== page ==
Epping Road Board and the Shire of Jika Jika, Darebin Libraries Fact Sheet [Online], WWW Resource, Accessed 12/10/2006, Available at: http://dhe.darebin-libraries.vic.gov.au/uploaded/pdf/epping%20road%20board.pdf
Lemon, Andrew (1983). The Northcote Side of the River. North Melbourne: Hargreen.
SHADOWS ON THE SCREEN, (1920, October, 30). Northcote Leader (Northcote, Vic. : 1882 - )
Swift, William George (1928). The history of Northcote: From its first settlement to a city. Northcote, Vic: Leader Publishing.
The Reverend Duncan Fraser was a well educated man who enjoyed healthy debates and was happy to be controversial. He was a “big” man, both in stature and personality. Born in Scotland, Duncan Fraser arrived in Australia already an ordained minister in 1862. He first came to Northcote in 1869, acting as the Presbyterian minister for an area which extended from Clifton Hill to Morang to Templestowe, although services were held in the church hall of the Primitive Methodists in Northcote. He also conducted services in the original Jika Jika Shire Hall which was adjacent to the Junction Hotel in South Preston. Reverend Fraser’s first church of his own in Northcote was a timber building built in 1876 near the corner of Cunningham St and High St. He was still the minister in 1890 when it was resolved to move the church to a more central location. The services were moved temporarily to the Northcote Town Hall while a new church was built on a site in James St which had been acquired by the Church. This church was finished in 1894 and is still used today, while the original church was moved next door and used as a Sunday school until 1906. However Reverend Fraser left Northcote just a year before the new church opened. The Northcote parish had been aligned with Heidelberg but the two parishes split in the early 1890s and Fraser moved to Heidelberg where his style was more appreciated. Prior to this Reverend Fraser became prominent in many areas of Northcote life.
In the late 1870s rumour of improper financial dealings by the Northcote Council was rife. The Council had come under heavy criticism for their support of the abattoirs and butchers that were plentiful in the area and which were accused of polluting the local atmosphere which was in turn giving Northcote a bad reputation. It was also affecting property prices in the area. A prominent local butcher, Thomas Mitchell, was a councilor and William Paterson, a bacon curer, had frequently been Shire President. Not surprising then that the council turned its back on the pollution and unhygienic practices of the industry. Suspicion of impropriety was heightened when a mysterious fire destroyed all Northcote’s rate books, ledgers and minute books just as an investigation was set to be launched.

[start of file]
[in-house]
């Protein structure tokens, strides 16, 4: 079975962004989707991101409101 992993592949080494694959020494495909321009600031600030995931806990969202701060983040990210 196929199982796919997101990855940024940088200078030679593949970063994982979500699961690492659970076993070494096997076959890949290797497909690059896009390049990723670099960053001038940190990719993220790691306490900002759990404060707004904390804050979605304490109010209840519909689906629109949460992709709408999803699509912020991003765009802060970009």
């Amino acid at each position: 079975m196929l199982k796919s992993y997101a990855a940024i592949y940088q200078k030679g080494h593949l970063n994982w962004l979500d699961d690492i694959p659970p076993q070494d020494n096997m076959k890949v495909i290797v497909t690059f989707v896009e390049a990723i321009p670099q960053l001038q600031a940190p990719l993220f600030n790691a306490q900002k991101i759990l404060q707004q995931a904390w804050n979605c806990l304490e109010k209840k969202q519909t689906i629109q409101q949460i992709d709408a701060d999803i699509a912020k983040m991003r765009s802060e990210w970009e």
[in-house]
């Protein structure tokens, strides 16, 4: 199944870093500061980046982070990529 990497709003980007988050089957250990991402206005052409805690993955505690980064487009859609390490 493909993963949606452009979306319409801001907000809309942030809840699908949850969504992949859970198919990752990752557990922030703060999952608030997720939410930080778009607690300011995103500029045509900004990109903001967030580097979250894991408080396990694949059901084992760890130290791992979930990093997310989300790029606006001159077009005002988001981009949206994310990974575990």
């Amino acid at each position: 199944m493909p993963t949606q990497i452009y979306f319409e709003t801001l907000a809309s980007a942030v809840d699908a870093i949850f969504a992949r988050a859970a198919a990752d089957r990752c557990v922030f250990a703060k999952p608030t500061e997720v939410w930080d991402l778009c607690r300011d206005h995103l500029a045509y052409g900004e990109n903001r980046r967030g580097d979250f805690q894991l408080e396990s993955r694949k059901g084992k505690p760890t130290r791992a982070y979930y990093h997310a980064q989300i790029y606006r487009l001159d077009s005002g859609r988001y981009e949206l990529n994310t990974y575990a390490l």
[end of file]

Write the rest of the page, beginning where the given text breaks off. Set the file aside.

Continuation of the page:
Enter Reverend Fraser, who launched a popular campaign to fight council over the issue. Fraser started the Northcote Health League, which met in the Bridge Hotel opposite Fraser’s church. One of Fraser’s principal motivations for launching the campaign was that the foul odours emanating from Northcote’s many meatworks were driving his parishioners to distraction during his sermons. The League planned campaigns to force council to act. They lobbied the local Board of Health and the Central Board of Health and called on the government to tighten legislation. Most councilors were opposed to the League but slowly public opinion swayed the League’s way. The surge towards the League’s way of thinking was highlighted when prominent Northcote teacher Richard Tobin allied himself with the league, which led to Northcote breaking away from the Shire of Jika Jika in 1883 and becoming a separate council. Tobin led the petition to the governor requesting the breakaway. This measure had come in response to the 1882 election on to the council of George Plant, who was known to support the meat industry.
The Reverend Fraser would also become involved with the Collingwood Railway League as that organization demanded a direct railway from Melbourne to Collingwood in the late 1880s. The call would be denied by the government at that time as expensive and impractical! Fraser was also a great man of science and it is believed that he gave the first demonstration of the telephone in Victoria at the Wesleyan School room. For this reason he was particularly proud of his son James who became an engineer. He also had a daughter, Frances, who became headmistress of the prestigious Presbyterian Ladies College in Burwood. Duncan Fraser died in Heidelberg in 1912 at the age of 86.